Does China Really Want to Lead the World Order?
Image Credit: United Nations photo

Does China Really Want to Lead the World Order?

 
 

About a decade ago, a British diplomat at a dinner I attended said that the most unsettling thing about the rise of China was the fact that “for the first time in modern history, the world is being confronted by the emergence of a power that has values and ideals which are fundamentally different to our [presumably meaning the United States and its allies] own.”

With a Trump presidency imminent, perhaps we are about to see precisely what this means. In many ways, China has been regarded as a parasite on the international, U.S.-created and led global system of norms, rules, and regulations. For the United States and its allies, this system did have a value proposition underneath it, though the intensity with which this was believed varied. At the epicenter of this belief system in Washington, the assumption was a simple one. Domestic and international policy was underpinned by a belief in freedom, human dignity, enlightenment values, and the culmination of these principles in democracy, “for the people, by the people, of the people.”

China clearly never bought into these underlying deeper principles, something that it has shown relentlessly in its response to Western criticisms on human rights and political reform over the last decades. The United States and others may have assumed that engaging China with the international system would be a means for incremental change in the People’s Republic, so that it would slowly become more like us. In fact, as we see in 2016, things have not quite turned out according to plan. We have a hybrid China, which has engaged economically on globally accepted rules and procedures, but also has clearly maintained its own specific system domestically, one where multi-party democracy, rights, and freedom of speech, have never looked more circumscribed and remote from Western expectations.

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We can now be pretty confident that China engaged in the rules-based external order on a very pragmatic basis. It was never about belief, or convictions, or subscribing to anything in terms of faiths or ideals. China’s compliance was all about the country, since Deng in the late 1970s, having accepted that the material outcomes of the Western system then were better and more impressive than those produced under Maoist-style socialism within China. It was the classic case, in this area at least, of a leadership saying that if you couldn’t beat someone, you might as well join them.

And join in China did, with evidently great success. It paid lip service to the international rules-based order, using it dexterously for its own ends and churning out tangible achievements. Where there were rules that were useful to China, it observed them. And on the whole, in most areas, the predictability given by rules and regulations meant that China did see value in conforming. All of this culminated in China’s entry to the World Trade Organization in 2001, the moment when Beijing most intimately accepted external regulations and the need to abide by them – but, though this was never overtly stated at the time, very much on its own terms.

In 2016, China maintains this pragmatic attitude toward rules and regulations. It does not regard them as points on the pathway to acceptance of Western values and the underpinning belief system. They are simply pragmatic tools, with a utility and functional use. For China, the end objective is elsewhere.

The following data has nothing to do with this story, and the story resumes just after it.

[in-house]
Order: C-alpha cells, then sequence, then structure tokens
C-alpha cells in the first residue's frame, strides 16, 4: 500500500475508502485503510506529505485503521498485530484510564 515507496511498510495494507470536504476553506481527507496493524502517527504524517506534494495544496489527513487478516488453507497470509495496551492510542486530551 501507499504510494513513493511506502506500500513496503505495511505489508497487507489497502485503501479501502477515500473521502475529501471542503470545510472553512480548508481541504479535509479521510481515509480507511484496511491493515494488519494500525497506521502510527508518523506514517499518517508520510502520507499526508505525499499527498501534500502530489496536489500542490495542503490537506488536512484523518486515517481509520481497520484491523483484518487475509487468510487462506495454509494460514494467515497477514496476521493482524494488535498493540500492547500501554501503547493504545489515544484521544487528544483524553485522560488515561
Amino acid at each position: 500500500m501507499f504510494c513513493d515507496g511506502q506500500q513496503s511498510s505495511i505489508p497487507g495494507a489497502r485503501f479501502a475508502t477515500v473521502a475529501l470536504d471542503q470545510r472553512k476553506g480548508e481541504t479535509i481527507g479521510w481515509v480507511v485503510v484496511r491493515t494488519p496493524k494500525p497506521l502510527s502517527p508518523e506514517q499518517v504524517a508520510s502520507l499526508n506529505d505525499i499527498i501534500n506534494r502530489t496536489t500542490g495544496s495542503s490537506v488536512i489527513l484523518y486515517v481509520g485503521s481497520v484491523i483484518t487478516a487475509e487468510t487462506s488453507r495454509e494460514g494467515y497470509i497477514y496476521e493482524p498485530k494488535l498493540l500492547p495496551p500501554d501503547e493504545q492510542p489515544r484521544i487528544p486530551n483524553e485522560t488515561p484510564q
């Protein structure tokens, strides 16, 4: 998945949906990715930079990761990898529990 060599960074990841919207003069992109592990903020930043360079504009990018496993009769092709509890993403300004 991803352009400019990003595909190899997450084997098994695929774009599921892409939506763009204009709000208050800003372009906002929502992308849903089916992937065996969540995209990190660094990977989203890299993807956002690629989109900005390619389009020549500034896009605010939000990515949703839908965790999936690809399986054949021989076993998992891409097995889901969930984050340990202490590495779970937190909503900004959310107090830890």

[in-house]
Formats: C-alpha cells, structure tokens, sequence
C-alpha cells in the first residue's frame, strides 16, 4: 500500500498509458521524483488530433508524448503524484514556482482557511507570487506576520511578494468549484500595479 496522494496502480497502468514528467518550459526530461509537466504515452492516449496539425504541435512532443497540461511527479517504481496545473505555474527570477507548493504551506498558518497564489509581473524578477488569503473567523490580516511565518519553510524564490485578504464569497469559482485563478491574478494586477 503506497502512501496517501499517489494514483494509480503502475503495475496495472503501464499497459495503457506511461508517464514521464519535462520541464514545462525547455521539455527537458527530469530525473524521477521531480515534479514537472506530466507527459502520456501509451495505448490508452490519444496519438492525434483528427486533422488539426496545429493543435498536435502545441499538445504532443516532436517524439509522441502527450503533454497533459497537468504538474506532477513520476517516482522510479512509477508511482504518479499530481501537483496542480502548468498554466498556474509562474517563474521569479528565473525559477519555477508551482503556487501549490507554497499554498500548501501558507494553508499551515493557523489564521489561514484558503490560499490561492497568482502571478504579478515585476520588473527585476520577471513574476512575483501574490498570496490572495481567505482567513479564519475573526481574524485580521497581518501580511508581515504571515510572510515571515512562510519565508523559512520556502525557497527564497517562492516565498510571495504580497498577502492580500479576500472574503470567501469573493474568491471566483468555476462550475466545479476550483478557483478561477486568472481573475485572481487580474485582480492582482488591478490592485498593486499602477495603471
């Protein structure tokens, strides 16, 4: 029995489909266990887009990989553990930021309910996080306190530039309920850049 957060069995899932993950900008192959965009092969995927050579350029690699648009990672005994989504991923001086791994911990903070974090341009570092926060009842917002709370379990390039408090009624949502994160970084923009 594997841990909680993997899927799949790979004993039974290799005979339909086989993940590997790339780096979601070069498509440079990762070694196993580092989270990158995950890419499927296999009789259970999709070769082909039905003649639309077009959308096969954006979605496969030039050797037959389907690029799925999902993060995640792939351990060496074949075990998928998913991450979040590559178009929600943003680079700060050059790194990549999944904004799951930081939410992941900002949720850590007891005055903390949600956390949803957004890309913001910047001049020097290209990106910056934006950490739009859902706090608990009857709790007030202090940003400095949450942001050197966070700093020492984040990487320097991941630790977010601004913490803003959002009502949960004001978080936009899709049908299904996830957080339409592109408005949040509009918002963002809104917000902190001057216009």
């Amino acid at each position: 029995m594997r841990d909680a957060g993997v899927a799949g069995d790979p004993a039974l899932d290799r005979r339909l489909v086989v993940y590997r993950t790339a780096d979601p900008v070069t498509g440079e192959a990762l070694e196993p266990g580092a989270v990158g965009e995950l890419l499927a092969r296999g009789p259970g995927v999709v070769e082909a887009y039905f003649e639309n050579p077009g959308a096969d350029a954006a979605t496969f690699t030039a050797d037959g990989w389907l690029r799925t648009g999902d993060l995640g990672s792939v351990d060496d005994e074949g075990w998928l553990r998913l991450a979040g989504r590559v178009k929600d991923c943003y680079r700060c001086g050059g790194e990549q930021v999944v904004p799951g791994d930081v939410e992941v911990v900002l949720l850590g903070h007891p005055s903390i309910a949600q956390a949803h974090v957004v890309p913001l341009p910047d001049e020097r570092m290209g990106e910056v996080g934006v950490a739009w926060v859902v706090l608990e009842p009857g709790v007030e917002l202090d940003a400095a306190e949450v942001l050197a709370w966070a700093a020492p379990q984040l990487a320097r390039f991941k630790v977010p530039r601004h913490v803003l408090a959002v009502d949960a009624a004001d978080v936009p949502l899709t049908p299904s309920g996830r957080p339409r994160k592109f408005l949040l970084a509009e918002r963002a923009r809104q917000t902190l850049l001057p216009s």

Where that elsewhere might be has always been a mystery. For some it has been pointing toward a heady populist religion of great nation statehood. For others it has been an attempt to export the China meritocratic model – an idea,  however, that seems to have had limited traction within China. For others, it has been the realization by China of some neo- Confucianist global order where China at least has its status appreciated. But evidence has been thin that there is, in fact, some grand Chinese meta-narrative it wants other to buy into – a competing values system to vie with, and then overcome, that of the United States and the West. The Chinese approach has always been pragmatic, led by utility – that’s about it. The end result is a vision where China is accepted and understood on its own terms, and the rest of the world accepts that and leaves it as it is.

Where is the connection with the new Trump order about to be unleashed on the world? Simply that, as never before, it is likely that space is going to open up around China, and areas of influence become available to it, as a more protectionist, isolationist mentality starts to dominate in Washington. What this will do is to push China as never before to take a stand, as it already has had to, on climate change, security, and other issues where Trump seems ready to roll back and let others do the work. If China starts to articulate a counterpoint set of values and norms, then we can see a moment of real exposure, when we will know what greater ambitions it has been harboring over the last few decades. But the likelihood is that China will continue to embrace utility and functional outcomes, simply maintaining rules because they make life easier rather than because of any ultimate belief system propping them up.

That is the point when we will know that modern China is the ultimate utilitarian power, and that all the fears of a China-centric vision about to overwhelm the rest of the world were simply phantoms dreamed up outside of China and never subscribed to within it.

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